Building Muscle: The Best Way to Get (and Stay) in Shape

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As the saying goes, old habits die hard. According to a new study at Iowa University, the same might be said about a health and exercise habit. Sure, lifting heavy weights is good and all, and we are all about getting in that extra set or rep, but new findings show that the habit of going to the gym in the first place might be more important than what you actually do while you’re there. 

According to the study, “The trick is making exercise a habit that is hard to break.” 

We know, easier said than done, but assistant professor of psychology at Iowa State, Alison Phillips, suggests that you create cues in order to help increase your frequency of gym trips. She also suggests that the action of going to the gym is more important than what you do when you actually get to the gym. 

“Regardless of the type of exercise you’re going to do on a particular day, if you have an instigation habit, you’ll start exercising without having to think a lot about it or consider the pros and cons,” Phillips mentions in the study.

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Cues can be different depending on personal preference. While some use their morning alarm as a cue, others find the end of a work day to be a suitable cue to go to the gym. Cues, just like habits, take time to make concrete, but when they are in place, they are hard to break.

Despite the usual saying that it takes 21 days to create a habit, the habit of exercise may be a little different. Rebecca Woll, the manager of personal training at Equinox, told Health that health habits usually take up to six weeks, corresponding with how long it takes to see results from going to the gym.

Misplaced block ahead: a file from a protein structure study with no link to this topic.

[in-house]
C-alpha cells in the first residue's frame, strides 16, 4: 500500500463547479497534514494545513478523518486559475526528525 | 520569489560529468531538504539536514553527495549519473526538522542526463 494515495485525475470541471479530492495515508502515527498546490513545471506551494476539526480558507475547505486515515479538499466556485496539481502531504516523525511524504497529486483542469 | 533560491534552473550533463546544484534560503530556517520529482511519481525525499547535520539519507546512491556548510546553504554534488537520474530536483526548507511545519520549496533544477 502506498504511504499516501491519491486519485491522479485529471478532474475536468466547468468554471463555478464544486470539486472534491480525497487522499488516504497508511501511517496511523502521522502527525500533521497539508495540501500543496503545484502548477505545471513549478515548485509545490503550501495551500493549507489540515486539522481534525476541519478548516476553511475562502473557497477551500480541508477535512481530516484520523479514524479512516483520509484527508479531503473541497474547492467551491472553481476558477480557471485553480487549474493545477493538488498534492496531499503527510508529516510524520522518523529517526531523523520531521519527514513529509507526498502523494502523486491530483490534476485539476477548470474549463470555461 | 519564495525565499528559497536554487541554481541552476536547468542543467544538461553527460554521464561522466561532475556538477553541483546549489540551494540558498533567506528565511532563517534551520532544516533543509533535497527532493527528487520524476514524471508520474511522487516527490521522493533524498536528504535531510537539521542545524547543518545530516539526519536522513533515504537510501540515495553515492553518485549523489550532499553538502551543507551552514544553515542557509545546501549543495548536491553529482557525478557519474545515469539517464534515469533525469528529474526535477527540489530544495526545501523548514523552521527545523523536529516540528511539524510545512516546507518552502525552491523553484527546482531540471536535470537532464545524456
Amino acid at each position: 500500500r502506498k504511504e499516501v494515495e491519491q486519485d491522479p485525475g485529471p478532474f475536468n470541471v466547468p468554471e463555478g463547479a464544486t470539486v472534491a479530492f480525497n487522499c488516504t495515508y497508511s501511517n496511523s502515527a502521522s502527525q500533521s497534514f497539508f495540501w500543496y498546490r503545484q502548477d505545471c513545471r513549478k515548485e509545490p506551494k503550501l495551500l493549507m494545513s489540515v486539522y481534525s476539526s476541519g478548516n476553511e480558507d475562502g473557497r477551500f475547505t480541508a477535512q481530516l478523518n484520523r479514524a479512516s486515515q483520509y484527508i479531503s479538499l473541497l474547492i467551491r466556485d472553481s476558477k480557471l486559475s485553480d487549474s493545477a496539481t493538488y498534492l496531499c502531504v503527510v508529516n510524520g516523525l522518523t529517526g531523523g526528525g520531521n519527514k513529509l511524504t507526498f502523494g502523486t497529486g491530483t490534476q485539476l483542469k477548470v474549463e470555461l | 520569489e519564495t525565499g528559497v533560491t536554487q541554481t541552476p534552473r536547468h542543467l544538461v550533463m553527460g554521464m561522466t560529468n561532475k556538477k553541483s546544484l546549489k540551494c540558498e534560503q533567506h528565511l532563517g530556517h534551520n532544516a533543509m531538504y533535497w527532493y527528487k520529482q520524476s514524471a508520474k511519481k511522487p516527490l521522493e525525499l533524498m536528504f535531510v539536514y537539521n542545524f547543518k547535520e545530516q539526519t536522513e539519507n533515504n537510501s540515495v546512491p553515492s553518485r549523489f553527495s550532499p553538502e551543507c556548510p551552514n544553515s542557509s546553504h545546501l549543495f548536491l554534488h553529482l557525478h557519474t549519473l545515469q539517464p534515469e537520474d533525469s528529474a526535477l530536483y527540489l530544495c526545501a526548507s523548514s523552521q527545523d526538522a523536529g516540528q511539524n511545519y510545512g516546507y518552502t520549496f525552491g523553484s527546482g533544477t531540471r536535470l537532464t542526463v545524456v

Phillips however, stresses that the study does not prove a right or wrong way to create a habit, or a right or wrong way to get in shape. Instead, the study demonstrates that cues could aid in initial gym motivation and interest. The habit or cue forming is more of a way to gain confidence in the process, which acts as personal motivation and helps you feel comfortable in the gym.

CrossFit members warm up by jumping rope

Jumping rope at a gym|Source: iStock

After a cue is gained, there is not a limit to where the habit needs to take place. “This study shows that you don’t have to be afraid of trying new things. You can have an instigation habit and try new types of exercise without worrying about losing the habit,” Phillips said.

The study sheds light not on personal preferences therefore, but rather informs people of how forming an exercise habit can help them gain confidence and a feeling of belonging at the gym — or anywhere they’re working out.

Trying to get to the gym? Make exercise a habit that is hard to break. Pick a cue that works for you, and get motivated. Don’t want to go at it alone? Health suggests finding a friend to work out with. And as the study shows, once cues are created, use other activities such as outdoor sports or fun games to create a workout environment that feels more like an excuse for fun. 

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